Clues to the perpetrator and nature of the crime litter the book. It's not why you read the book, more of a McGuffin, as fellow Scot Hitchcock would have said. Read it for the metaphysics, the metafiction and for fun. Vintage Spark.

*Tom Wells frowned surreptitiously at me. 'It's a bit beyond him,' he whispered. 'Your Future is mainly for those who have passed through the early talismanic stages of spiritual attainment,' He tapped his sheaf of papers. 'We have serious articles here' he said, 'by professors.'
'Give me Your future,' said Miguel.
'Give him Your Future,' I said.

 I particularly enjoyed the following aside, particularly as I am shipwrecked on the island Proust at the moment. "Brian returned to announce that he had found a pastry-cook's owned by a man by the name of Marcel Proust, and this seemed to us both excessively funny."

My reading of this book was inspired by The Muriel Spark Reading Week hosted by Stuck in a Book and Harriet Devine's Blog


  1. Seamus this is a terrific review of a little known Spark (well, little or rather un- known to me, anyway). It sounds fascinating. Thanks so much for joining in!

    1. Thanks Harriet - and thanks for hosting the reading week. I'm looking forward to reading a host of posts on Spark.

  2. I ve read a far cry from kensington ,it was my first spark and I enjoyed it so will try here again and loving the old penguin cover of this one so may look out for it as my next one ,all the best stu

    1. I'll have to get A Far Cry as well. It seems to receive a lot of positive write ups. I love the old Penguin covers myself and the series of Spark covers is particularly good.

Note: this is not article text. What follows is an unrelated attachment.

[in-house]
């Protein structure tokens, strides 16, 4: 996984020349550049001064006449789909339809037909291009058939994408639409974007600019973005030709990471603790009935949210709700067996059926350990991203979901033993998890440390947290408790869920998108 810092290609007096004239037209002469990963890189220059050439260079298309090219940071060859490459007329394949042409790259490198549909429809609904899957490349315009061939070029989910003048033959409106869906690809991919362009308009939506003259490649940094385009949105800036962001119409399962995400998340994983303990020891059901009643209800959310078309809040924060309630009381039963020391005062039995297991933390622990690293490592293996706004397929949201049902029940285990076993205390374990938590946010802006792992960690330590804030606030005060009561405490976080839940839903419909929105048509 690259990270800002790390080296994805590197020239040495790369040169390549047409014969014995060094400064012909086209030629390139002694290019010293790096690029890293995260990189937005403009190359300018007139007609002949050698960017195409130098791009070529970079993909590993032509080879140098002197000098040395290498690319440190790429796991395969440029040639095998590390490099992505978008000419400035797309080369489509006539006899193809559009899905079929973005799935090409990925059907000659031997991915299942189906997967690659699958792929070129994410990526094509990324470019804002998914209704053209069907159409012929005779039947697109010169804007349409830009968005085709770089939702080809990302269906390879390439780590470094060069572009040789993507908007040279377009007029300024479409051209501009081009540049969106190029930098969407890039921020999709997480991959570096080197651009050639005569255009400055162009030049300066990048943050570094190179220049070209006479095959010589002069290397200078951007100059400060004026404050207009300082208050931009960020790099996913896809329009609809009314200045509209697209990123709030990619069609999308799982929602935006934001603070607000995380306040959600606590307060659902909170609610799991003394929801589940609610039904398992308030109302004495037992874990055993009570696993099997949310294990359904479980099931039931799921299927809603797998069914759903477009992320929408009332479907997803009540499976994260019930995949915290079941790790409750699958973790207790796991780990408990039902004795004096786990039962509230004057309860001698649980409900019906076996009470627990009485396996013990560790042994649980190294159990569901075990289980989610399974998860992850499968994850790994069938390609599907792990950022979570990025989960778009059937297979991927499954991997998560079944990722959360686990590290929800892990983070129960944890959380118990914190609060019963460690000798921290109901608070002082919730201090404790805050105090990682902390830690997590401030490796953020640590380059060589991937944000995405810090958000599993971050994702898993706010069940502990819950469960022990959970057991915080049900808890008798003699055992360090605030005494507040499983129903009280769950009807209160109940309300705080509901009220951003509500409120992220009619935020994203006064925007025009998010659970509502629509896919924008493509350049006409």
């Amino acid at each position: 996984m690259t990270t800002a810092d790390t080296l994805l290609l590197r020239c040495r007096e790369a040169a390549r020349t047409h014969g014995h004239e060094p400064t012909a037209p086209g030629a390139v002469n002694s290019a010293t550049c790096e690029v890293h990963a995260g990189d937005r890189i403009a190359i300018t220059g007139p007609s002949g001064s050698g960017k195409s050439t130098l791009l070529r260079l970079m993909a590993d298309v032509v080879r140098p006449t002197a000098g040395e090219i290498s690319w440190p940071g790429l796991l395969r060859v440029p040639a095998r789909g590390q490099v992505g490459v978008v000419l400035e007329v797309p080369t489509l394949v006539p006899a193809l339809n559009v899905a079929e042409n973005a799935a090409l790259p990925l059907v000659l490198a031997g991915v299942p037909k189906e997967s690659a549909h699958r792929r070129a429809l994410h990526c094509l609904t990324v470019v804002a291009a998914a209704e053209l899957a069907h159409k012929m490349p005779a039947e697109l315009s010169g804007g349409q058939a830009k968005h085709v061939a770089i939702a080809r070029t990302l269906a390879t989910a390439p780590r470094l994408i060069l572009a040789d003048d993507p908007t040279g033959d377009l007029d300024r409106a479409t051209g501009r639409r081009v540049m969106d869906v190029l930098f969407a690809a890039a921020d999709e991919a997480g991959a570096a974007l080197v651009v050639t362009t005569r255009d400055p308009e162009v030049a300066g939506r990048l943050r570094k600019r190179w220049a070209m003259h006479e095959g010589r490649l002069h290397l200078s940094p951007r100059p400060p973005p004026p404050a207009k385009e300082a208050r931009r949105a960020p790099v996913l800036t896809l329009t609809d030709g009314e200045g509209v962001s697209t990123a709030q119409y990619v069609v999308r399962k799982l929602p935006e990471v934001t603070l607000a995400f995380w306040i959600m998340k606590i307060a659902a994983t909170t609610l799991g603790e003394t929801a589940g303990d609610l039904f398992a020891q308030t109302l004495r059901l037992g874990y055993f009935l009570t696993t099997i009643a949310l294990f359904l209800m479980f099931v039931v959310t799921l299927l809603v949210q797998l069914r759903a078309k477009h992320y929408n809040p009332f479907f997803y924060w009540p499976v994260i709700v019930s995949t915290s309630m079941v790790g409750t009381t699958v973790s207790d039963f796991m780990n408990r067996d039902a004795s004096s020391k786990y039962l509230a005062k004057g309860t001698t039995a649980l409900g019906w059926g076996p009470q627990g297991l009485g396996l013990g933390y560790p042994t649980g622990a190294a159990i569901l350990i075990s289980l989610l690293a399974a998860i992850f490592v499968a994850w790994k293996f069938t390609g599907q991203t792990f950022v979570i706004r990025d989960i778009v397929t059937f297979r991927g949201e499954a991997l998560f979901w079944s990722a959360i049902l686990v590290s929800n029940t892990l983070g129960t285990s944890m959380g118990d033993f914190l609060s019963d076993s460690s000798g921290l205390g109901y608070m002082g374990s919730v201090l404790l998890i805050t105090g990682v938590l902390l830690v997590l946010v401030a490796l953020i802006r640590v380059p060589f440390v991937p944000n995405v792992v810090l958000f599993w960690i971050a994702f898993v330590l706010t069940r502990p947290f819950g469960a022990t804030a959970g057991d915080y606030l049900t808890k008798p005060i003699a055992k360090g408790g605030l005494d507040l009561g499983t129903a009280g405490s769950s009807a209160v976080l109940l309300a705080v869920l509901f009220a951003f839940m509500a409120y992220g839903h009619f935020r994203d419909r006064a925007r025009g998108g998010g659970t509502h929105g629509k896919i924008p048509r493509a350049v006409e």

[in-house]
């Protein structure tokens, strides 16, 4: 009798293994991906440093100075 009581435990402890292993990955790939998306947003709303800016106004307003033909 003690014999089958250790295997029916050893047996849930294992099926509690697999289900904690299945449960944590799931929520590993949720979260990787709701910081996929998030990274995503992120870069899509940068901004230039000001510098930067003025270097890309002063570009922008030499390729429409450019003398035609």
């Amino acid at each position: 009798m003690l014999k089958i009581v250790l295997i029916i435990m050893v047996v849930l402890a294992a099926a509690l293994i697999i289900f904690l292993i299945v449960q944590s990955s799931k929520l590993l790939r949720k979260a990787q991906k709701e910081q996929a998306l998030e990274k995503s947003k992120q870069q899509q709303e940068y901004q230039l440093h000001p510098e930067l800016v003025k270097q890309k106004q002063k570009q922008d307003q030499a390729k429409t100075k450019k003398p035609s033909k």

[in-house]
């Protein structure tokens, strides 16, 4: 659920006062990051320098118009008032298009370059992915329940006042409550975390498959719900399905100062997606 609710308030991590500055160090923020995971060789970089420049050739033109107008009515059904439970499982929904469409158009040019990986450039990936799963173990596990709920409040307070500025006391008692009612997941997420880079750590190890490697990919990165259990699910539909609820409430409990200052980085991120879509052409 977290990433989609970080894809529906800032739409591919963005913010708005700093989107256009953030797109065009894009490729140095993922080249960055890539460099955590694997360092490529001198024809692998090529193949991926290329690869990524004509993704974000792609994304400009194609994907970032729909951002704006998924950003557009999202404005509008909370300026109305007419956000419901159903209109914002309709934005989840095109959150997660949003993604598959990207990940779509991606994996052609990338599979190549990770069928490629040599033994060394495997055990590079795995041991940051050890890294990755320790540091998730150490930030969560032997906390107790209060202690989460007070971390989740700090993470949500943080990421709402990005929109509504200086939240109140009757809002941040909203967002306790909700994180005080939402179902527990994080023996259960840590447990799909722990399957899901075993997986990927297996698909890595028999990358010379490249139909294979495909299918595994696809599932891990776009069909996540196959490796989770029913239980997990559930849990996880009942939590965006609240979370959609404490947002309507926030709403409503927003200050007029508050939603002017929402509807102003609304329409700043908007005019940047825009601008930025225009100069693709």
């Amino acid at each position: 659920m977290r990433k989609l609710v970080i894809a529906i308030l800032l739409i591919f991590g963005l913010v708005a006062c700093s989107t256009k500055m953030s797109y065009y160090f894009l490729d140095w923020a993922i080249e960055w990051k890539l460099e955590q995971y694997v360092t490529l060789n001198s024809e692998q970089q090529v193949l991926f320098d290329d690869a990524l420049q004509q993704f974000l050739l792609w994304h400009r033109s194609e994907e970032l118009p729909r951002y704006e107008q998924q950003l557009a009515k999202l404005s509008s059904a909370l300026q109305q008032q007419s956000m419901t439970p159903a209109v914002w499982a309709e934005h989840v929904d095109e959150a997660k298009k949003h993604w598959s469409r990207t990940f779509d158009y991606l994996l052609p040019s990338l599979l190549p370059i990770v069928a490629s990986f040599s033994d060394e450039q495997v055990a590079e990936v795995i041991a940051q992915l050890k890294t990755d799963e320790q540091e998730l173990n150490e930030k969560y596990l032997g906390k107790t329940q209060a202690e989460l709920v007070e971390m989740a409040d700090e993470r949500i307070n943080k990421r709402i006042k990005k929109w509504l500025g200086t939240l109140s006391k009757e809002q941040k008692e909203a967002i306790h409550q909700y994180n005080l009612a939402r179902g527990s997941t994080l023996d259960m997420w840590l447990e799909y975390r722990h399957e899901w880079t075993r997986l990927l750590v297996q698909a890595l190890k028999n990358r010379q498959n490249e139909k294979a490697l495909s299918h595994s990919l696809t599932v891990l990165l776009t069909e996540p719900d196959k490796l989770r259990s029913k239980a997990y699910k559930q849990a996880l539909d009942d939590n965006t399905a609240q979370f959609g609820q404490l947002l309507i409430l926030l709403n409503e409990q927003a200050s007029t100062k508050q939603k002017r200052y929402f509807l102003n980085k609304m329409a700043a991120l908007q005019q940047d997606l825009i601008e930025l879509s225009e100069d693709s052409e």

3. Nice to see the map has found another home! Love the early Spark, and I'd like to add my voice to all the recommendations of A Far Cry..

    1. The map taken without attribution and all. Attribution now added.

  4. Excellent review, Séamus - like Harriet, I knew very little about this, but now (after you and one other blogger reviewed it) I'm really keen to read it. Although I haven't read Robinson Crusoe. (I have, however, read Foe by J.M. Coetzee. Maybe I should just read all the books influenced by Defoe?!)

    1. If you are going to read a Defoe may I recommend A Journal of the Plague Year which is one of my favourite books and was a big influence on Camus' The Plague (La Peste). Although the material is very dark I find it a compelling book.

  5. Lovely to find another excellent blog via Muriel Spark Week. I really enjoyed how deeply you got to grips with Robinson. I love that quotation about how she reads (into) faces: so telling.

    1. Ditto (re finding blogs). Thanks for visiting. Spark invites all sorts of readings, I find.